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Seeking help for obsessive compulsive disorder (OCD): A qualitative study of the enablers and barriers conducted by a researcher with personal experience of OCD

Research output: Contribution to journalArticlepeer-review

Karen J. Robinson, Diana Rose, Paul M. Salkovskis

Original languageEnglish
JournalPsychology and Psychotherapy: Theory, Research and Practice
E-pub ahead of print10 Apr 2017


King's Authors


Objectives: Obsessive compulsive disorder (OCD) can be hugely disabling. Although very effective psychological treatments exist, many people delay years before seeking help or never seek treatment. There have been clinical observation and short questionnaire studies on why people delay, but little qualitative research exists on this complex subject. The present qualitative study aimed to identify the barriers to seeking treatment and the factors that encourage or push people to seek help for their OCD (positive and negative enablers). 

Design: A qualitative, exploratory study using in-depth, individual, semi-structured interviews was conducted by a researcher with personal experience of OCD. 

Methods: Seventeen people with OCD, contacted through the charity OCD-UK, were interviewed about the factors that impacted on their decision to seek help or not. The interviews were analysed using thematic analysis.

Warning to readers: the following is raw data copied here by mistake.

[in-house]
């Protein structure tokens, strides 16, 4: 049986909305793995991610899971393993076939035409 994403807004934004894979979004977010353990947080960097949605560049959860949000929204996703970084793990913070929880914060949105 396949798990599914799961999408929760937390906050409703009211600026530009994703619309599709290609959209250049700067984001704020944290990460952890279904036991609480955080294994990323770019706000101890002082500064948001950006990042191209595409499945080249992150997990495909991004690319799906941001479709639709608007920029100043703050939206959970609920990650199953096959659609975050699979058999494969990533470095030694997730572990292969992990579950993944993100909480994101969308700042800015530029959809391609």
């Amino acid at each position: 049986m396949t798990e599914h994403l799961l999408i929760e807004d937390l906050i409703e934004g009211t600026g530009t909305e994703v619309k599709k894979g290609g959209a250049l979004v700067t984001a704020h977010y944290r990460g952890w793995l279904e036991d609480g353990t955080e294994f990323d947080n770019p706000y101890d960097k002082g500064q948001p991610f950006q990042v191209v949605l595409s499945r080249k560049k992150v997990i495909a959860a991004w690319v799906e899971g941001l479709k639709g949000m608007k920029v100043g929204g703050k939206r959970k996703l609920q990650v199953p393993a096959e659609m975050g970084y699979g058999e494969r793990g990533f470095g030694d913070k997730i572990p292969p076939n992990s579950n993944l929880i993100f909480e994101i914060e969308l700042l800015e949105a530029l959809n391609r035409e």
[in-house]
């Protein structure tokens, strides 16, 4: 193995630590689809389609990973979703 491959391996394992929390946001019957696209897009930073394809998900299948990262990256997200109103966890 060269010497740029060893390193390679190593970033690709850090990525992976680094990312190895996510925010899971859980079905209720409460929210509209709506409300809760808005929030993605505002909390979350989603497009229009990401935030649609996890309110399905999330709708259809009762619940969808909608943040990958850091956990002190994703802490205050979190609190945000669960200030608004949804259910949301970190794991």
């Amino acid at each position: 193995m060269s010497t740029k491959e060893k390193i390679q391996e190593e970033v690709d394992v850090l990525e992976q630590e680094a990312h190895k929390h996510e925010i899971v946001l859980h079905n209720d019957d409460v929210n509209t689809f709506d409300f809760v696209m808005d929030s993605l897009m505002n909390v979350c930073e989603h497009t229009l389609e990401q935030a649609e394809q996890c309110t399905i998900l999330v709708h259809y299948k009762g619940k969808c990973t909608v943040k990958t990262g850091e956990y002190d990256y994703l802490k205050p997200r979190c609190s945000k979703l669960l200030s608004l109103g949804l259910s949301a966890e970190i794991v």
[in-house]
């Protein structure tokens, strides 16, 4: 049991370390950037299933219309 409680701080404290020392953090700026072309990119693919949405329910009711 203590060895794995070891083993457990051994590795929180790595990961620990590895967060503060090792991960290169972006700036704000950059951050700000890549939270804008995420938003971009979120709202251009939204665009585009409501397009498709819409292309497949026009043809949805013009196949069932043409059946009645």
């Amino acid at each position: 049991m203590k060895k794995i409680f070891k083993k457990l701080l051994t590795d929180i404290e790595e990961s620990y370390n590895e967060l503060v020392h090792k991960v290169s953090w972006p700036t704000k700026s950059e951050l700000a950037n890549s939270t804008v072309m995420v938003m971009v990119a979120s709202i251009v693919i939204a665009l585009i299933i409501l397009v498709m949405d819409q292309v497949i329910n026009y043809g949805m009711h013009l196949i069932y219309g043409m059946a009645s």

Results: Barriers identified were stigma, 'internal / cognitive' factors, not knowing what their problem was, factors relating to their GP or treatment, and fear of criminalisation. Positive enablers identified were being supported to seek help, information and personal accounts of OCD in the media, and confidence in their GP. Negative enablers were reaching a crisis point and for some participants (whose intrusive thoughts were about harming children) feeling driven to seek treatment because of the nature of the thoughts, that is, seeking help to prevent the 'harm' they feared they were capable of doing. 

Conclusions: Participants identified a range of barriers and enablers that impacted on their decision to seek help or not. These give important indicators about the likely causes for delayed help seeking in OCD and ways in which people might be encouraged to seek help earlier. 

Practitioner points: People with OCD may face a wide range of barriers to seeking help, including concern about the reaction of health professionals. The level of awareness, kindness, and understanding shown by first-line practitioners can be very important to those seeking help. Acknowledging a person's journey prior to seeking help is likely to foster trust between therapist and patient. Some barriers to seeking help, for example, fear of criminalisation, may continue to have an important effect afterwards unless sensitively explored and understood.

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